Mobile

Phones and tablets are the most popular game systems, but many mobile games are designed around extracting money from your wallet first and providing interesting gameplay second, if at all. As gamers put it, “free to play” often actually means “pay to win.” The microtransactions that most mobile games are built on — $1 here, $5 there — can add up quickly. I enjoy the strategy-rich Clash of Clans, for example, but I recognize that I’m being fleeced while playing it. If you’re looking for a great microtransaction-free iPad game for adults that provides a rare mix of storytelling and strategy, try King of Dragon Pass.

Many apps encourage users to pay to remove advertisements. But for a broad menu of tablet and phone games that aren’t riddled with microtransactions and ads, especially for children, your best bet is probably Apple Arcade, Apple’s new subscription service ($4.99 per month or $49.99 per year) that includes access to more than 110 mostly child-friendly games. Apple Arcade also works on Apple TV, which could make it an alternative to Nintendo’s Switch. With the Switch’s mobile component rendered moot for the moment, the main reason to buy a Switch is to play Nintendo classics like the Legend of Zelda.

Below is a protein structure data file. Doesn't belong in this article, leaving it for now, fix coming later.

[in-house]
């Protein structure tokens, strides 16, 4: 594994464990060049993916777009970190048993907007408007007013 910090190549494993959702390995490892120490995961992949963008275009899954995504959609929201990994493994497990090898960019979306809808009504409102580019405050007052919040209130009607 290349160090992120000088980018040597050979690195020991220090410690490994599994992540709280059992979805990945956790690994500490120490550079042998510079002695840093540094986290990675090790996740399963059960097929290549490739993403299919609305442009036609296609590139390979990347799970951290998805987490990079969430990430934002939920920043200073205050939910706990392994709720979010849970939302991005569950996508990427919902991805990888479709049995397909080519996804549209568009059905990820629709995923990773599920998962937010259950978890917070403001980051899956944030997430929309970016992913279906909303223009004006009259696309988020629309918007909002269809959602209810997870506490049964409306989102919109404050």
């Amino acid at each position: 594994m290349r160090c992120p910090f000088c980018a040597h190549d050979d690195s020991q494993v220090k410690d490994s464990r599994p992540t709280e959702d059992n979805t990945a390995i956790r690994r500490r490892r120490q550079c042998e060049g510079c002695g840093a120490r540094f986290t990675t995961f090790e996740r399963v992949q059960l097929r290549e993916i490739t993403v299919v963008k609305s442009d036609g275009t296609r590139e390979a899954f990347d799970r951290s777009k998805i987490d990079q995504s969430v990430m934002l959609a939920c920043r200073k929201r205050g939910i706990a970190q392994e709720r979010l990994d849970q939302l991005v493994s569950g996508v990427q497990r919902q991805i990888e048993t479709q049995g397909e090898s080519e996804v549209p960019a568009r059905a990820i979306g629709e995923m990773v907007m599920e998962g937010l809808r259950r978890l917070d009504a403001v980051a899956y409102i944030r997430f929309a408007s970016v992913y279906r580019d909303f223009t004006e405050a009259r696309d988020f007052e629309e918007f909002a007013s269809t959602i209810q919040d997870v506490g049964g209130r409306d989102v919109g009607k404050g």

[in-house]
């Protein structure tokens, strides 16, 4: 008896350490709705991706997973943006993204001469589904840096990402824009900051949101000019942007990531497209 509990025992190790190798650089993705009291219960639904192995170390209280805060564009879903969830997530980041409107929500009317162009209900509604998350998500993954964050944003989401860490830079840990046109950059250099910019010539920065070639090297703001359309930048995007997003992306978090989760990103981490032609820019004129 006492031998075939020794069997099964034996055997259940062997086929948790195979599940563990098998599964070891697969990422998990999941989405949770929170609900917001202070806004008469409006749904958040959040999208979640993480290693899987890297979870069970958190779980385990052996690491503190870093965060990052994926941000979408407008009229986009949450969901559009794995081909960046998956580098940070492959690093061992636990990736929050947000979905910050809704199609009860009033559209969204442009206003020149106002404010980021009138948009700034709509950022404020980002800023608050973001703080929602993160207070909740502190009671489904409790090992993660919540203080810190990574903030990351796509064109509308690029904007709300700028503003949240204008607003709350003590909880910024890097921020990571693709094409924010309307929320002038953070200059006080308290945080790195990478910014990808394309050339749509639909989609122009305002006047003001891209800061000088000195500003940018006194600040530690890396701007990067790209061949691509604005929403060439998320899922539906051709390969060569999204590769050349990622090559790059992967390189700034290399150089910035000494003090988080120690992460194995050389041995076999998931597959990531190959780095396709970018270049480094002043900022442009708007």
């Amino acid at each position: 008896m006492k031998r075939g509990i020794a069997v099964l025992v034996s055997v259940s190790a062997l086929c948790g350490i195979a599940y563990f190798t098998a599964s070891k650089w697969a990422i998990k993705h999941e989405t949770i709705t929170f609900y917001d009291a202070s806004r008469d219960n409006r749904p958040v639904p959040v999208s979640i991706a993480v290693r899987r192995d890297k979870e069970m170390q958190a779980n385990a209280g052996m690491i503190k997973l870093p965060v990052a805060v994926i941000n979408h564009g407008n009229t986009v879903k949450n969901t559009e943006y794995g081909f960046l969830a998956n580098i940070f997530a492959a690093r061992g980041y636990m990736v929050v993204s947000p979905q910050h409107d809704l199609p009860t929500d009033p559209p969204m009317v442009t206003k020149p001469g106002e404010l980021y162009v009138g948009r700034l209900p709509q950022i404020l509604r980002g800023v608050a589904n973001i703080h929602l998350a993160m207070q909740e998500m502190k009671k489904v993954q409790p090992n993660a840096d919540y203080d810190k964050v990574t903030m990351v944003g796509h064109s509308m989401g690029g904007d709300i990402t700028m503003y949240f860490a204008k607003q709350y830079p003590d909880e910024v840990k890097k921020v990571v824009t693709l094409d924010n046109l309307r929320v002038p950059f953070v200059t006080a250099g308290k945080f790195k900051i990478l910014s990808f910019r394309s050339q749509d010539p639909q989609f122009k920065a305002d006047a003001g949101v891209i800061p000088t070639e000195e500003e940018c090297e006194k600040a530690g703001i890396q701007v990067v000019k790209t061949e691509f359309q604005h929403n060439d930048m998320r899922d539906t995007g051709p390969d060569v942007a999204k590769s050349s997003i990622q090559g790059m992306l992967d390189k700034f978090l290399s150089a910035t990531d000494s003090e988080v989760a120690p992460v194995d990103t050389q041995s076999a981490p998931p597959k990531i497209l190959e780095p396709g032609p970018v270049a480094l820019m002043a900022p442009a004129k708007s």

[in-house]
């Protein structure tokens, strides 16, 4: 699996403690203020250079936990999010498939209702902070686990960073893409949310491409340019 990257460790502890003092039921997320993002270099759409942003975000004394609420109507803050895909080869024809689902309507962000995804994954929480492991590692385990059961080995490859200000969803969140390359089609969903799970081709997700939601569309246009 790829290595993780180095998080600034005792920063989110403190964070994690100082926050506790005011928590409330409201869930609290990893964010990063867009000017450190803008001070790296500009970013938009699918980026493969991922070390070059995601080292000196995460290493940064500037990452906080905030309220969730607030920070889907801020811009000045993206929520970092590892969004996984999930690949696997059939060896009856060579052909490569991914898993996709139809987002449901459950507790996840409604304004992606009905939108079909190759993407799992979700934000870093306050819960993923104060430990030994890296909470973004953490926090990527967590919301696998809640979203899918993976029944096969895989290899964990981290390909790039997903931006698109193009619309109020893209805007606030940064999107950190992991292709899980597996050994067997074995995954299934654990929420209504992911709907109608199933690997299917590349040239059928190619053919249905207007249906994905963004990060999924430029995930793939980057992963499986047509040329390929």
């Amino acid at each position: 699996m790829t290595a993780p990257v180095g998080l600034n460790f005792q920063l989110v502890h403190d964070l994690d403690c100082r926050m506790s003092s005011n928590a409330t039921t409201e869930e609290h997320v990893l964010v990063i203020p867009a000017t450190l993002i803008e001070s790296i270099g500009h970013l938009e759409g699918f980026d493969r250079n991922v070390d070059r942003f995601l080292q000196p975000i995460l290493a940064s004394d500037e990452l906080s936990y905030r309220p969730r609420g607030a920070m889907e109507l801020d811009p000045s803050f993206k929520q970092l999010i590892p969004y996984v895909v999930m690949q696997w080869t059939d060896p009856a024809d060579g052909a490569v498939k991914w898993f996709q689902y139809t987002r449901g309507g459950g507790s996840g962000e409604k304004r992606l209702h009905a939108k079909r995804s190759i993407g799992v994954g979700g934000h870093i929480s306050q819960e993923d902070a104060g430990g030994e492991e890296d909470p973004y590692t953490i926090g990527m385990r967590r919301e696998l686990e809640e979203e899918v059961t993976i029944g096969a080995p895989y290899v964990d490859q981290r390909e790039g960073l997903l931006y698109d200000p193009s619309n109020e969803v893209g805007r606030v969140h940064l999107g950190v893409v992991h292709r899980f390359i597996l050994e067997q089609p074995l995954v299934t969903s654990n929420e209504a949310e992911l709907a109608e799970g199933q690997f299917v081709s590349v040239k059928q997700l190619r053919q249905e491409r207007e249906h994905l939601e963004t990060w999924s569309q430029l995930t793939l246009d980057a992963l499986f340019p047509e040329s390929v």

TV

As for big-screen gaming in your living room, the best experiences still come from Sony’s PlayStation 4 and Microsoft’s Xbox One; the choice comes down to personal preference between the tactile feel of each system’s controller and the exclusive games each company commissions. Before buying either system, keep in mind that each company plans to release a new generation of home console this fall (the PlayStation 5 and the Xbox Series X). Prices have not been announced yet but they are expected to run $400 to $500. If you want to play cutting-edge games on your TV without an Xbox or a PlayStation, Stadia is the best bet as long as you have the required bandwidth.

Choosing a Game

There is a game for everyone. The suggestions below are intellectually stimulating and entertaining and reward a love of learning. None require preternatural reflexes, especially powerful machines, a strong stomach or a tolerance for suffering hundreds of defeats at the hands of other players before the fun kicks in. If you want help learning or understanding these games or any other, the best resources are generally YouTube (search for a game’s “tutorial” or “guide”) and the game’s particular subreddit community.